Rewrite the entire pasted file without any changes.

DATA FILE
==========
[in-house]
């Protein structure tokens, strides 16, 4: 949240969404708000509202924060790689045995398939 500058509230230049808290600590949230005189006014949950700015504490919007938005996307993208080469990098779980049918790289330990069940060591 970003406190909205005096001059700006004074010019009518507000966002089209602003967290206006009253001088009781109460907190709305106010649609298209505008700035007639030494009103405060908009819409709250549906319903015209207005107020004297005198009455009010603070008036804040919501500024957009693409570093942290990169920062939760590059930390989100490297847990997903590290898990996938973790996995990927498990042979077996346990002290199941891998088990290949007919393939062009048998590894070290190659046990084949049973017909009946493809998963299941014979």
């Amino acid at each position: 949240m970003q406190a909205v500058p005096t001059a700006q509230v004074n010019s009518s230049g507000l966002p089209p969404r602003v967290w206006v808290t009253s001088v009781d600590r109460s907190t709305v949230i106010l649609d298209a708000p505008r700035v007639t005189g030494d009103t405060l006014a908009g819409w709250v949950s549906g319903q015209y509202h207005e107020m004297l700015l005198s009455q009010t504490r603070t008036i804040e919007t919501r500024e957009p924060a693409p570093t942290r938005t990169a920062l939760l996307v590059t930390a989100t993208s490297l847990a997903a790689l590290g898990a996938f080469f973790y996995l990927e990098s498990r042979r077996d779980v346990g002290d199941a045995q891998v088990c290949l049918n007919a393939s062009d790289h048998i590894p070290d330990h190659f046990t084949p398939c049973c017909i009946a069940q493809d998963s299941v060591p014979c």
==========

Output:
[in-house]
């Protein structure tokens, strides 16, 4: 949240969404708000509202924060790689045995398939 500058509230230049808290600590949230005189006014949950700015504490919007938005996307993208080469990098779980049918790289330990069940060591 970003406190909205005096001059700006004074010019009518507000966002089209602003967290206006009253001088009781109460907190709305106010649609298209505008700035007639030494009103405060908009819409709250549906319903015209207005107020004297005198009455009010603070008036804040919501500024957009693409570093942290990169920062939760590059930390989100490297847990997903590290898990996938973790996995990927498990042979077996346990002290199941891998088990290949007919393939062009048998590894070290190659046990084949049973017909009946493809998963299941014979």
């Amino acid at each position: 949240m970003q406190a909205v500058p005096t001059a700006q509230v004074n010019s009518s230049g507000l966002p089209p969404r602003v967290w206006v808290t009253s001088v009781d600590r109460s907190t709305v949230i106010l649609d298209a708000p505008r700035v007639t005189g030494d009103t405060l006014a908009g819409w709250v949950s549906g319903q015209y509202h207005e107020m004297l700015l005198s009455q009010t504490r603070t008036i804040e919007t919501r500024e957009p924060a693409p570093t942290r938005t990169a920062l939760l996307v590059t930390a989100t993208s490297l847990a997903a790689l590290g898990a996938f080469f973790y996995l990927e990098s498990r042979r077996d779980v346990g002290d199941a045995q891998v088990c290949l049918n007919a393939s062009d790289h048998i590894p070290d330990h190659f046990t084949p398939c049973c017909i009946a069940q493809d998963s299941v060591p014979c």